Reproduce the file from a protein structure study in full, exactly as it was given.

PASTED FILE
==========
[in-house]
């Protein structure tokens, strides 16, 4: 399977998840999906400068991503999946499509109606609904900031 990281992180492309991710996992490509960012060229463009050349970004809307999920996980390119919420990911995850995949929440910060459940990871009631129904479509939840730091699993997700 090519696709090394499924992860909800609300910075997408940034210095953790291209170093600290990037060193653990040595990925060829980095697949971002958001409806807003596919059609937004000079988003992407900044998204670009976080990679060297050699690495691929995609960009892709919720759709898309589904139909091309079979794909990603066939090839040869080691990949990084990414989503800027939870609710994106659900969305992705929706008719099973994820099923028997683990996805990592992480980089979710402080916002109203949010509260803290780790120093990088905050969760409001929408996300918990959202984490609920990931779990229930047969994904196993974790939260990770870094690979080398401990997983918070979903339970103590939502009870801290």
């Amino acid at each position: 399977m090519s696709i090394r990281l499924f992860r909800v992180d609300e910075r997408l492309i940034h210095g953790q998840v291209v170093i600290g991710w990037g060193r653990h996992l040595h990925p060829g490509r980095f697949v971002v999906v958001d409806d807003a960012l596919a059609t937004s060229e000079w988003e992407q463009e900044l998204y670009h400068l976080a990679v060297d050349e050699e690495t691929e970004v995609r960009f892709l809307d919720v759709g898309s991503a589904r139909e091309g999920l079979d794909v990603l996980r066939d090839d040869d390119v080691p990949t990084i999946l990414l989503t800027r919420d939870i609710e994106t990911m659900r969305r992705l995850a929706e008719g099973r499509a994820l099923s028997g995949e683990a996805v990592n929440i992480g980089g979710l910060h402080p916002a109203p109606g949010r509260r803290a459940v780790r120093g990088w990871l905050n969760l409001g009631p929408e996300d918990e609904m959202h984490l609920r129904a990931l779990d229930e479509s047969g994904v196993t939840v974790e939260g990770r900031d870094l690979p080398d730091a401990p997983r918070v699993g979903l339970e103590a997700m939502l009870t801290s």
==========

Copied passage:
[in-house]
């Protein structure tokens, strides 16, 4: 399977998840999906400068991503999946499509109606609904900031 990281992180492309991710996992490509960012060229463009050349970004809307999920996980390119919420990911995850995949929440910060459940990871009631129904479509939840730091699993997700 090519696709090394499924992860909800609300910075997408940034210095953790291209170093600290990037060193653990040595990925060829980095697949971002958001409806807003596919059609937004000079988003992407900044998204670009976080990679060297050699690495691929995609960009892709919720759709898309589904139909091309079979794909990603066939090839040869080691990949990084990414989503800027939870609710994106659900969305992705929706008719099973994820099923028997683990996805990592992480980089979710402080916002109203949010509260803290780790120093990088905050969760409001929408996300918990959202984490609920990931779990229930047969994904196993974790939260990770870094690979080398401990997983918070979903339970103590939502009870801290």
């Amino acid at each position: 399977m090519s696709i090394r990281l499924f992860r909800v992180d609300e910075r997408l492309i940034h210095g953790q998840v291209v170093i600290g991710w990037g060193r653990h996992l040595h990925p060829g490509r980095f697949v971002v999906v958001d409806d807003a960012l596919a059609t937004s060229e000079w988003e992407q463009e900044l998204y670009h400068l976080a990679v060297d050349e050699e690495t691929e970004v995609r960009f892709l809307d919720v759709g898309s991503a589904r139909e091309g999920l079979d794909v990603l996980r066939d090839d040869d390119v080691p990949t990084i999946l990414l989503t800027r919420d939870i609710e994106t990911m659900r969305r992705l995850a929706e008719g099973r499509a994820l099923s028997g995949e683990a996805v990592n929440i992480g980089g979710l910060h402080p916002a109203p109606g949010r509260r803290a459940v780790r120093g990088w990871l905050n969760l409001g009631p929408e996300d918990e609904m959202h984490l609920r129904a990931l779990d229930e479509s047969g994904v196993t939840v974790e939260g990770r900031d870094l690979p080398d730091a401990p997983r918070v699993g979903l339970e103590a997700m939502l009870t801290s």